01 August 2017

Mechanical clot removal for stroke reduces disability at two years
Timely mechanical removal of the blood clots from inside vessels in the brain after a stroke reduces disability and improves quality of life at two years compared with usual care. Over a third of those in the thrombectomy group had good functional outcome compared with less than a quarter of the standard care group who received clot busting drugs. This was similar to the results at 90 days and was associated with improved quality of life in terms of self-care and mobility. Findings came from a trial of almost 400 people followed up over two years in the Netherlands. The results strengthen the evidence that mechanical thrombectomy leads to good long-term outcomes, but it must be delivered promptly. Public awareness of early signs of stroke enables early medical attention. The procedure is currently planned for 24 specialist centres in England and will be available around the clock to facilitate urgent diagnosis and effective treatment.
01 August 2017

Regional anaesthesia could improve fistula function for kidney dialysis
Use of regional anaesthesia when creating a fistula for vascular access may reduce the risk of failure by about 70%. Easy access to blood vessels is important when someone needs kidney dialysis and the commonest procedure is forming of an artificial link between arteries and veins, called a fistula. Unfortunately some newly formed fistulas fail because the blood vessel is not “patent” or open wide enough to work properly. This systematic review found four randomised controlled trials of adults having surgery to make an arteriovenous fistula for kidney dialysis. The trials compared how well the fistulas worked when they had been formed using regional anaesthesia compared with those formed using local anaesthesia. This review suggests that surgeons, when creating fistulas for haemodialysis, should consider doing so under a regional anaesthetic. This may reduce the need for repeated surgery and reduce the time waiting to start dialysis.
25 July 2017

Intensive speech therapy helps stroke survivors with persistent communication difficulties
Intensive speech and language therapy begun six months or more after a stroke improved verbal communication, language comprehension and self-reported quality of life for those with persistent communication difficulties (chronic aphasia). The therapy in this trial consisted of around 30 hours over three weeks. Participants who received low-intensity therapy (around one hour per week) whilst on a waiting list did not improve during that time. NICE guidelines recommend speech and language therapy immediately after a stroke and if the person still experiences communication difficulties six months after their stroke, but do not specify the intensity of the therapy. This trial highlights the modest benefits of providing further intensive speech and language therapy for stroke survivors who continue to have aphasia after six months. The Royal College of Speech and Language Therapists previously raised concerns about lack of access to this type of therapy. However before implementation it will be important to know which component of therapy is providing the benefits and how much it costs compared to alternatives.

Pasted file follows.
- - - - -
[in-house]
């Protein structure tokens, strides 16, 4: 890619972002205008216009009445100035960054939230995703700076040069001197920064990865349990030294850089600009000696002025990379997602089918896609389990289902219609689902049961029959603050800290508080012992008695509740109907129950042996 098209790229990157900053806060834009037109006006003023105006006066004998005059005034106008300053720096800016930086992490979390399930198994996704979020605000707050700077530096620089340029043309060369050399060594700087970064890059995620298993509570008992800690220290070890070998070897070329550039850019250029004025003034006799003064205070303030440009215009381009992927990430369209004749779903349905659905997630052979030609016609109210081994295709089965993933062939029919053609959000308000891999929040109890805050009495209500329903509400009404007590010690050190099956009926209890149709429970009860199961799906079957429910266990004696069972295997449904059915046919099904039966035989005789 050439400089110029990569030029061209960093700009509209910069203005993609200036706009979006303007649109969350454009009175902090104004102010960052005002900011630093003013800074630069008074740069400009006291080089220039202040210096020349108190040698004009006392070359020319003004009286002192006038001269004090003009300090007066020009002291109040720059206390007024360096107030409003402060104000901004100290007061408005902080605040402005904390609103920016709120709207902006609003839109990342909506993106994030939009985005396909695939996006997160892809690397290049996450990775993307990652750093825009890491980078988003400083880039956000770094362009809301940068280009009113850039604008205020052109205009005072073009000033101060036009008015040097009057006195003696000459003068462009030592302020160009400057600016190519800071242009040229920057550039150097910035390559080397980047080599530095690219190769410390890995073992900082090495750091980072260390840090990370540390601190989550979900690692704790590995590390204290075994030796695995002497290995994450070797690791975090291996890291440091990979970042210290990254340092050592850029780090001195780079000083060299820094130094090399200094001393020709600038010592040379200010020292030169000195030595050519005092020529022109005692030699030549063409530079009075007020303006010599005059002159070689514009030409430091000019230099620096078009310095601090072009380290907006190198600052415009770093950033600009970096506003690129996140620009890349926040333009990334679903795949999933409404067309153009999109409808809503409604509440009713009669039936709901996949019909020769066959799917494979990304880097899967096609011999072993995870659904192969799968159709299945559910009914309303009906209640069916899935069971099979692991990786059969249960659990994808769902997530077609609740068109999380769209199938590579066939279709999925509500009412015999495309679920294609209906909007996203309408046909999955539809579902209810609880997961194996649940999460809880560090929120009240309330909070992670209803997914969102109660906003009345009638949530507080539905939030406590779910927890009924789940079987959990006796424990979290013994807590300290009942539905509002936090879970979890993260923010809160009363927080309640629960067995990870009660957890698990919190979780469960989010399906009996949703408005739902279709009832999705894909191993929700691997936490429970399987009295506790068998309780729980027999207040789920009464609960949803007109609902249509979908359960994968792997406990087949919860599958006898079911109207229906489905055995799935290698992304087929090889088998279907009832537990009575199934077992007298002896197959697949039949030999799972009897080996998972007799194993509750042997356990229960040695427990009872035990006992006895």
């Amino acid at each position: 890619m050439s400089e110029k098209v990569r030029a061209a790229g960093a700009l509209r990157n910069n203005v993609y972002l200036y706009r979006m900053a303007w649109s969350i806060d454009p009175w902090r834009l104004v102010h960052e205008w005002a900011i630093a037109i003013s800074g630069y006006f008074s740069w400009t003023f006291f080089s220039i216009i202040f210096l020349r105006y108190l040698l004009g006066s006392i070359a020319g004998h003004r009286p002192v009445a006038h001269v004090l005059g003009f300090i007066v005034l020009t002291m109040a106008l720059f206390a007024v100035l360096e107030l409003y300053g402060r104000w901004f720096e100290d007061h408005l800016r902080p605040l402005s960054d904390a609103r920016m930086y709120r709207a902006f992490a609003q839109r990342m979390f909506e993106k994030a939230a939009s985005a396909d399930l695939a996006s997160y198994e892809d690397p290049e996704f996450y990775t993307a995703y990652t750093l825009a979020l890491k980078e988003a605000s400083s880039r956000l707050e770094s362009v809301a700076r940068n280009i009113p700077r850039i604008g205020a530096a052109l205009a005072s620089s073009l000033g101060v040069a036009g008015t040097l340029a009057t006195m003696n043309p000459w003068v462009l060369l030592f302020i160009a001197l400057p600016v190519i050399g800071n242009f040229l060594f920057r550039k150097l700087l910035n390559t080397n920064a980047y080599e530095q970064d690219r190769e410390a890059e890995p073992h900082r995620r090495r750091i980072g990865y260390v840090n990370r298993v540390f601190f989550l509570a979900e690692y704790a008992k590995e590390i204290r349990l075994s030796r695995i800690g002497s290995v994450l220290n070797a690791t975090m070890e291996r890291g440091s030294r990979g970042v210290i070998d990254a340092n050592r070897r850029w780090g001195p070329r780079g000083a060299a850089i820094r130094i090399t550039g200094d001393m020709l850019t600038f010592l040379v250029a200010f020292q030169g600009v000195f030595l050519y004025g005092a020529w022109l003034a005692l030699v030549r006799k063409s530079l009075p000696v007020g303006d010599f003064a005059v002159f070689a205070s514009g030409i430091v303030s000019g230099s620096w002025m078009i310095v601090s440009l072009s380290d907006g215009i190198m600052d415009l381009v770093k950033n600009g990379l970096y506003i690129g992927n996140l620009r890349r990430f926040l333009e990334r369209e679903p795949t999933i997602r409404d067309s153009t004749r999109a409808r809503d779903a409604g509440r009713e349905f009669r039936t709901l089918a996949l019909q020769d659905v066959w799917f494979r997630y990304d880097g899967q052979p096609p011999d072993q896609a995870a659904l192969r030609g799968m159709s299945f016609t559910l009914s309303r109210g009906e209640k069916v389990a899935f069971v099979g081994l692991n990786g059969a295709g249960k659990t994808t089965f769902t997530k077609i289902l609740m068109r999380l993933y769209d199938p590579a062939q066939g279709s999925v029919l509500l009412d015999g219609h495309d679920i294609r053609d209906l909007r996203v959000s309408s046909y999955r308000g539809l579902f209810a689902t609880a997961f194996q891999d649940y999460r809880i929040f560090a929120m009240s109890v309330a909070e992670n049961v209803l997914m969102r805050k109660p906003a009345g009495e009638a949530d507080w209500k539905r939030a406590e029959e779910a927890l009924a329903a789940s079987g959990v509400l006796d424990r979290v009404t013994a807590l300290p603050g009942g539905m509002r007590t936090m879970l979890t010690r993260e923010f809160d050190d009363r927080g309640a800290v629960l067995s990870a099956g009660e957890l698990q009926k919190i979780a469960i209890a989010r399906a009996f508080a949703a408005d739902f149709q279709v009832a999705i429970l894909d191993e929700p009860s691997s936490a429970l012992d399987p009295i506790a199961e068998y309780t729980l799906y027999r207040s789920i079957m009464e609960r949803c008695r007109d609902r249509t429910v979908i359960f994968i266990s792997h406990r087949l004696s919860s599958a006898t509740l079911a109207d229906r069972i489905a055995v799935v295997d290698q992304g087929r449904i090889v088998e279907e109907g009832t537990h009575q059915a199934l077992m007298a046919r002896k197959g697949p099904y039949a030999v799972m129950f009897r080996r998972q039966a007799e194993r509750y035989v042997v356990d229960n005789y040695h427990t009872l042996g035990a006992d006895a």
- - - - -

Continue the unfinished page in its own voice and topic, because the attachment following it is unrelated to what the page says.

18 July 2017

Screen reminders for GPs did not improve anticoagulant prescribing in atrial fibrillation
General practice software that generated screen reminders for patients with atrial fibrillation did not increase the proportion taking oral anticoagulants appropriately by six months. This NIHR-funded trial included GPs in 47 surgeries in England and found that at the start only 63% of eligible patients with atrial fibrillation were being prescribed anticoagulants. Six months later the rate had increased to 66% in intervention practices and 64% in those following usual practice, a non-significant difference between the groups. Use of the software was associated with increased diagnosis of transient ischemic attack, which could be due to improved detection or over-diagnosis. A reduction in strokes of any type was of borderline statistical significance after 12 months. Longer term studies, collecting more detail on anticoagulant prescribing and the reasons behind patient and doctor choices, may support practice improvements in the future.
18 July 2017

Intervention delivered in Northern Irish and Scottish schools reduces binge drinking
An alcohol misuse prevention programme reduced the number of 12 to 14-year-old school pupils reporting “binge” drinking 33 months after the course. The difference was 9% compared with usual education (26% vs 17%). The NIHR-funded Steps Towards Alcohol Misuse Prevention Programme (STAMPP) was tested in a large trial in 105 schools in Northern Ireland and Scotland. It involved around 14 lessons spread over two years and a presentation evening with parents to reinforce the school lessons. Parental uptake of the presentation evening was so low that this part probably had no impact on the main findings. Overall, pupils receiving STAMPP were 40% less likely to self-report drinking 6.5 or more units in a single episode for boys, or 4.5 units or more for girls, in the last 30 days. No differences were found for self-reported behaviours like getting in trouble with the police or A&E attendance, nullifying anticipated societal cost savings. Qualitative research showed that teachers found it easy to deliver and students liked the content. The intervention was relatively cheap at £15 per pupil. STAMPP, or an adapted version, could be considered by local services as an option to reduce binge drinking.
18 July 2017


More findings are available on the NIHR Dissemination Centre website.